KK: What do you particularly love about the wines from these regions?
ES: I am especially fond of what I would call the best California Cabernet Sauvignon from South America, Nicolas Catena Zapata Cabernet Sauvignon. Now that is world-class wine. Get as much as you can of the 1999 vintage. My prediction is it will be in the top 100 if not the number one wine in the world this year. I love Italian wines for their individual differences and the passion the wine has for food. They can't be apart. You can taste the terroir, the winemaker's hand and of course, nature.
KK: Your wine list also boasts a number of unusual wines from other lesser-known wine regions. Do you feel that customers are becoming more open to ordering wines outside of their California comfort zone?
ES: Absolutely. Partially to be cool and partially because more "non wine geeks" are becoming less afraid of wine and are finding their own comfort level. They are creating their own "wine geek-ness" by discovering new and exciting wines that they can then show off. But I truly feel that we are a great part of that process. The atmosphere here at the Savoy is one of making wine fun and accessible. My wait staff builds trust and with that trust I encourage them to have fun with customers. I encourage opening bottles, within reason, and offering samples to customers if they are unsure about a wine selection. We always ask a customer for a price range. We never want a customer to feel forced into an expensive bottle. There are also great stories about wines from off the beaten path. A real mystique is created that the customer can use at their next dining experience and impress their guests.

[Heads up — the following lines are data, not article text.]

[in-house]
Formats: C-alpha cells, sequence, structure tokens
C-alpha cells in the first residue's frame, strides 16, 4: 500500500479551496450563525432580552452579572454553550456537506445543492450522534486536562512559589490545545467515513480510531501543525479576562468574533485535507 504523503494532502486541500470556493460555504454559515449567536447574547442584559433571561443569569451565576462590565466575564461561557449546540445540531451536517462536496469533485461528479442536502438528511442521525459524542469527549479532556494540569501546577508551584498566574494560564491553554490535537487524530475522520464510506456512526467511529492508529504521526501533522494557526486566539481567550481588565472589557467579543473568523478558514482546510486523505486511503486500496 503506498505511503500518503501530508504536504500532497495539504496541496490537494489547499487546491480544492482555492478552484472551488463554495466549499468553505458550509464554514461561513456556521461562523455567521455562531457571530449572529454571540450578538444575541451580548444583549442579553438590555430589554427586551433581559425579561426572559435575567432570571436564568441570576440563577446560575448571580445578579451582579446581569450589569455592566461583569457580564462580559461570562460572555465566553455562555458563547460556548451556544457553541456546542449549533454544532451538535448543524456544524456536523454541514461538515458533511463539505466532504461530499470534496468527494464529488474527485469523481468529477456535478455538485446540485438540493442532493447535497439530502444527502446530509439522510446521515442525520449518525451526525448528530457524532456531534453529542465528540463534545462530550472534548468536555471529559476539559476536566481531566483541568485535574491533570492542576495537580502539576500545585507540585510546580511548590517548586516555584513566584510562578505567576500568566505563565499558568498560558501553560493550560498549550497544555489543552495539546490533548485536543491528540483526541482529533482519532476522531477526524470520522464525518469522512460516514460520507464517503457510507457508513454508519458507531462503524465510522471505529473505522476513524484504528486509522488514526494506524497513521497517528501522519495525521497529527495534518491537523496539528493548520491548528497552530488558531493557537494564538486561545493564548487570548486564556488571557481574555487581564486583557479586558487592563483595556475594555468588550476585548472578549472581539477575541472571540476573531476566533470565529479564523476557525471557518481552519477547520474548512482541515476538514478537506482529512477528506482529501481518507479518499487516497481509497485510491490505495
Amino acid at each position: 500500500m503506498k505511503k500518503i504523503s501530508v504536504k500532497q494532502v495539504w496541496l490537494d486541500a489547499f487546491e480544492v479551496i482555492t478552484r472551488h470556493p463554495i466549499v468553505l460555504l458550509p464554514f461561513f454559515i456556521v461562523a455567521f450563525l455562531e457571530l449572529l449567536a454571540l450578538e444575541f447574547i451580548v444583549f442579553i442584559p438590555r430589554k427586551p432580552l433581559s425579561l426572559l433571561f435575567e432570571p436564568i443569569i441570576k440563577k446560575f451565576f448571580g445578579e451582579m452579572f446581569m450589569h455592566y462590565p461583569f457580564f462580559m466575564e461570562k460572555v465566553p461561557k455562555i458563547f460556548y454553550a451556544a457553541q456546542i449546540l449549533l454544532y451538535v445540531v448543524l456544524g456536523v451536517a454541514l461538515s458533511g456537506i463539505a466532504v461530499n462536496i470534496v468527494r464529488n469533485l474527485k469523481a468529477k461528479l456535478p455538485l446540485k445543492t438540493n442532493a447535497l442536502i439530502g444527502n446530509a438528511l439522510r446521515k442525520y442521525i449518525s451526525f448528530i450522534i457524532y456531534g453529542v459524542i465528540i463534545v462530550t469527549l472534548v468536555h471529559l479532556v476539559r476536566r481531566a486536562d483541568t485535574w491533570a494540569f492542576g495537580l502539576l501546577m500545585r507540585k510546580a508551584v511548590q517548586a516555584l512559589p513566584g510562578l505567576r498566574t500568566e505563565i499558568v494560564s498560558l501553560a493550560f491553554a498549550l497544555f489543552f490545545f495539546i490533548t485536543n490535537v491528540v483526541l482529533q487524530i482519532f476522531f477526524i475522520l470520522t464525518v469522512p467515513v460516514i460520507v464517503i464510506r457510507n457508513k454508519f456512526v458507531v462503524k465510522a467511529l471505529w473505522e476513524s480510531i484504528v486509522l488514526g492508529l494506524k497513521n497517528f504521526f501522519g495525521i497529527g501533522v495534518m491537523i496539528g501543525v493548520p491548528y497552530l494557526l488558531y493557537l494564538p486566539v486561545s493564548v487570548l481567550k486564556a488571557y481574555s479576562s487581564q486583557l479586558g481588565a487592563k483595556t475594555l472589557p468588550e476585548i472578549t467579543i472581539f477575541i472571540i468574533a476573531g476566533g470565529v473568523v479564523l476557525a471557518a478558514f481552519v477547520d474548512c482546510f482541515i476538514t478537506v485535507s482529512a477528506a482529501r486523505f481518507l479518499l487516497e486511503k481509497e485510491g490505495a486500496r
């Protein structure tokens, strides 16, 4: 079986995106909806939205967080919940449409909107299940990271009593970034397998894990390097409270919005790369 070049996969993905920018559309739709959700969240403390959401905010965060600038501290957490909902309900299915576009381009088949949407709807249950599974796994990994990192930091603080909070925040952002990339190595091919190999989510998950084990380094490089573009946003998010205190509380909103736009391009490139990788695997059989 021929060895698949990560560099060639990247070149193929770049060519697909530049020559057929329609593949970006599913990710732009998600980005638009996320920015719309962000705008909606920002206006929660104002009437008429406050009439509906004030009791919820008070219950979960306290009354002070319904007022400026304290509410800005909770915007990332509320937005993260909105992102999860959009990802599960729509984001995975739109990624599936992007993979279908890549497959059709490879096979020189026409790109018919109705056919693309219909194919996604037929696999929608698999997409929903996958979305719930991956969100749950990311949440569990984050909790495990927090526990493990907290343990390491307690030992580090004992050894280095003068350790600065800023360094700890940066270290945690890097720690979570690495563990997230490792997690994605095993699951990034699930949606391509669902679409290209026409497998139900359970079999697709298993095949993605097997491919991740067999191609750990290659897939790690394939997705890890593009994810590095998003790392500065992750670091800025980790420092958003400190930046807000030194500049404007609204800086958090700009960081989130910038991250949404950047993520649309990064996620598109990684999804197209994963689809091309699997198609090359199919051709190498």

KK: You have started a program at Savoy where you help people host wine dinners in their homes. Do you have any tips to share with our readers on hosting a great wine tasting party?
ES: Be bold and have fun. Don't be stuffy. Be daring. Don't follow the rules. Seek out chefs and restaurateurs in your area. They love to talk. Ask for wine suggestions and even menu ideas. Or if you are so inclined, have them participate. Have the restaurant cater the event and send a knowledgeable server to be the lead server. They can talk up the wines while you entertain. Create themes based on countries or seasonal favorites. Try to include a different wine for each course. And don't forget a good dessert wine. Most people are very surprised when you have something scrumptious to drink with a very decadent dessert.
KK: If you could share a bottle of wine with one Hollywood celebrity, dead or alive, who would it be and what wine would you choose?
ES: I have two picks.
Jack Nicholson. The wine would be 1976 BV Georges de Latour.
Bold, daring, fun, sassy, brash. A wine with no limits or boundaries.
Federico Fellini. The wine would be 1971 Gaja Barbaresco.
Elegant, sophisticated, mature, passionate, complex, thought-provoking.